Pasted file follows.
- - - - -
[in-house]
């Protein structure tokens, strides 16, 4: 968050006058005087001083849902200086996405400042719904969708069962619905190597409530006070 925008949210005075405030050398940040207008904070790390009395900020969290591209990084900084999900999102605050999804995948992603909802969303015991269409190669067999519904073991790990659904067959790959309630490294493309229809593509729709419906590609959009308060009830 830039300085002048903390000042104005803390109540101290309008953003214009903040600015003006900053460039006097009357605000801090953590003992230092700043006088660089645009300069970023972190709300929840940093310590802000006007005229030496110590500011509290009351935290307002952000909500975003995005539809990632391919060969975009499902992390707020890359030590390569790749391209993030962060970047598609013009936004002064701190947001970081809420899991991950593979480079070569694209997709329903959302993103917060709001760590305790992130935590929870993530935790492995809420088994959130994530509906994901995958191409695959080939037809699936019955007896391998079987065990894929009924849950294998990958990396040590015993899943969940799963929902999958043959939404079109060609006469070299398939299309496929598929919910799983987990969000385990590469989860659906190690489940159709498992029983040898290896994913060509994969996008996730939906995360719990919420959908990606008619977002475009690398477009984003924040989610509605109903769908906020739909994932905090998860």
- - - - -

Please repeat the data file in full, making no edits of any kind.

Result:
[in-house]
């Protein structure tokens, strides 16, 4: 968050006058005087001083849902200086996405400042719904969708069962619905190597409530006070 925008949210005075405030050398940040207008904070790390009395900020969290591209990084900084999900999102605050999804995948992603909802969303015991269409190669067999519904073991790990659904067959790959309630490294493309229809593509729709419906590609959009308060009830 830039300085002048903390000042104005803390109540101290309008953003214009903040600015003006900053460039006097009357605000801090953590003992230092700043006088660089645009300069970023972190709300929840940093310590802000006007005229030496110590500011509290009351935290307002952000909500975003995005539809990632391919060969975009499902992390707020890359030590390569790749391209993030962060970047598609013009936004002064701190947001970081809420899991991950593979480079070569694209997709329903959302993103917060709001760590305790992130935590929870993530935790492995809420088994959130994530509906994901995958191409695959080939037809699936019955007896391998079987065990894929009924849950294998990958990396040590015993899943969940799963929902999958043959939404079109060609006469070299398939299309496929598929919910799983987990969000385990590469989860659906190690489940159709498992029983040898290896994913060509994969996008996730939906995360719990919420959908990606008619977002475009690398477009984003924040989610509605109903769908906020739909994932905090998860």